- allowance for bad debts
- A reduction in the value of *accounts receivable. One or more *general ledger accounts are used to record allowances for bad debts, which represent the value of accounts receivable whose ultimate collection is in doubt. The allowance may be for specific accounts receivable balances, or it can be a general allowance based on a percentage of accounts receivable. In the latter case, an *aging of balances allows different allowance rates to be applied on the basis of receivables’ overdue dates. The allowance for bad debts is *offset against accounts receivable in the *balance sheet, and movements on the allowance are reflected in the *income statement. The creation of an allowance suggests that the corresponding customer balance may ultimately be received (i.e., the receivable is doubtful rather than irrecoverable). Allowances for bad debts are reversed when initially doubtful balances are subsequently collected. Where a receivable is known with certainty to be irrecoverable (e.g., if a customer is *bankrupt), the balance is normally eliminated by a *write-off.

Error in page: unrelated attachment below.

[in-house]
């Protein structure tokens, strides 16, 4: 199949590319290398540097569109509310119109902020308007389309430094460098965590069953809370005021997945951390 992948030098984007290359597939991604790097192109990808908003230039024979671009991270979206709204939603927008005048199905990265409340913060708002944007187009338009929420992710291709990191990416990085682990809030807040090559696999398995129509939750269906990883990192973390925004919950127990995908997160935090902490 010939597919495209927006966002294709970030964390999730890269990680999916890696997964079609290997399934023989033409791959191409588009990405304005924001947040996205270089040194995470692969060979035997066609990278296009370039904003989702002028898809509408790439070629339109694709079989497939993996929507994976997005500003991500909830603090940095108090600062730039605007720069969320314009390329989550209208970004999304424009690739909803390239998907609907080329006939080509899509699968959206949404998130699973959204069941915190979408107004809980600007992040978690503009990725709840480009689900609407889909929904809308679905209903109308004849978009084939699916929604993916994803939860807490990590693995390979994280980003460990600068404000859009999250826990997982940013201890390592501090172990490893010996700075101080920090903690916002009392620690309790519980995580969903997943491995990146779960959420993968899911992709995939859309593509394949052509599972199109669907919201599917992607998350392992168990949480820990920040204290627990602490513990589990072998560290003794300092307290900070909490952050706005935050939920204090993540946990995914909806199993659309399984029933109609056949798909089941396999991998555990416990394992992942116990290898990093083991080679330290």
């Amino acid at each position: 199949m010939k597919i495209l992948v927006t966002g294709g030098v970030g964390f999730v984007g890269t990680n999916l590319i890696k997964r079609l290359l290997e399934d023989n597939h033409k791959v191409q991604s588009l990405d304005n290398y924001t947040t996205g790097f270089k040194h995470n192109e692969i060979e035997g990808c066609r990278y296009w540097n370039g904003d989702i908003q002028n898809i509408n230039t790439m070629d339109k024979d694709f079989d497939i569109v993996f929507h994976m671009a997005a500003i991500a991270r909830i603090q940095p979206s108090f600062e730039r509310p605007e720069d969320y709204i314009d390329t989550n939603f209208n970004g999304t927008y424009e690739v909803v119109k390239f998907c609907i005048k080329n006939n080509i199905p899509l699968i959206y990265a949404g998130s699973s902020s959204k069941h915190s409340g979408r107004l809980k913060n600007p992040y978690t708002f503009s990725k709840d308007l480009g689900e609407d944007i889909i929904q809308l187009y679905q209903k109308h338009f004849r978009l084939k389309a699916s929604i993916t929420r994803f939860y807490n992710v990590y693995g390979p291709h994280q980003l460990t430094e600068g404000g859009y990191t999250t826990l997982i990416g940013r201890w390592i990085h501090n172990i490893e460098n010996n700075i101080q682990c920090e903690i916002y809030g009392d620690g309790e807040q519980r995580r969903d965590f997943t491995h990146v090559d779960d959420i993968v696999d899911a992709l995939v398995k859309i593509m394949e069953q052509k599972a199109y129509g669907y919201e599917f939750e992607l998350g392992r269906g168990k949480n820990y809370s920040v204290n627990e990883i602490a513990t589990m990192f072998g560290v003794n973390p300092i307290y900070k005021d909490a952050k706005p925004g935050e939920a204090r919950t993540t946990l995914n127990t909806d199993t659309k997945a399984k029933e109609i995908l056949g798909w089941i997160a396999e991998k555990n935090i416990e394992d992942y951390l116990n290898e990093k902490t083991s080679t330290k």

Auditor's dictionary. 2014.
Look at other dictionaries:
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